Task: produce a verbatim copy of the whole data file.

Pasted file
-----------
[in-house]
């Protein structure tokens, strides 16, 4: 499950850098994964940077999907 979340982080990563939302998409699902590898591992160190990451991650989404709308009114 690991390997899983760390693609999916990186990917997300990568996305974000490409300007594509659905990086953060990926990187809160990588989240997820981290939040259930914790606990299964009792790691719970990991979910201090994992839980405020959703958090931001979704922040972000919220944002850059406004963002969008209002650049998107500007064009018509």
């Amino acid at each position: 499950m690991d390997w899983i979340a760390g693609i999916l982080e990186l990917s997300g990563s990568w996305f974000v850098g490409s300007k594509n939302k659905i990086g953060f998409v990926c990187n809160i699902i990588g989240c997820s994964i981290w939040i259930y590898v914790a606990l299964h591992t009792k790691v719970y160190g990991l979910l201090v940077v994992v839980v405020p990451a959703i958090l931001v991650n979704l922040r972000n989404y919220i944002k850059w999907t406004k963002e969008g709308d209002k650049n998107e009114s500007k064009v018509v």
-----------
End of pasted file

[in-house]
């Protein structure tokens, strides 16, 4: 499950850098994964940077999907 979340982080990563939302998409699902590898591992160190990451991650989404709308009114 690991390997899983760390693609999916990186990917997300990568996305974000490409300007594509659905990086953060990926990187809160990588989240997820981290939040259930914790606990299964009792790691719970990991979910201090994992839980405020959703958090931001979704922040972000919220944002850059406004963002969008209002650049998107500007064009018509």
């Amino acid at each position: 499950m690991d390997w899983i979340a760390g693609i999916l982080e990186l990917s997300g990563s990568w996305f974000v850098g490409s300007k594509n939302k659905i990086g953060f998409v990926c990187n809160i699902i990588g989240c997820s994964i981290w939040i259930y590898v914790a606990l299964h591992t009792k790691v719970y160190g990991l979910l201090v940077v994992v839980v405020p990451a959703i958090l931001v991650n979704l922040r972000n989404y919220i944002k850059w999907t406004k963002e969008g709308d209002k650049n998107e009114s500007k064009v018509v």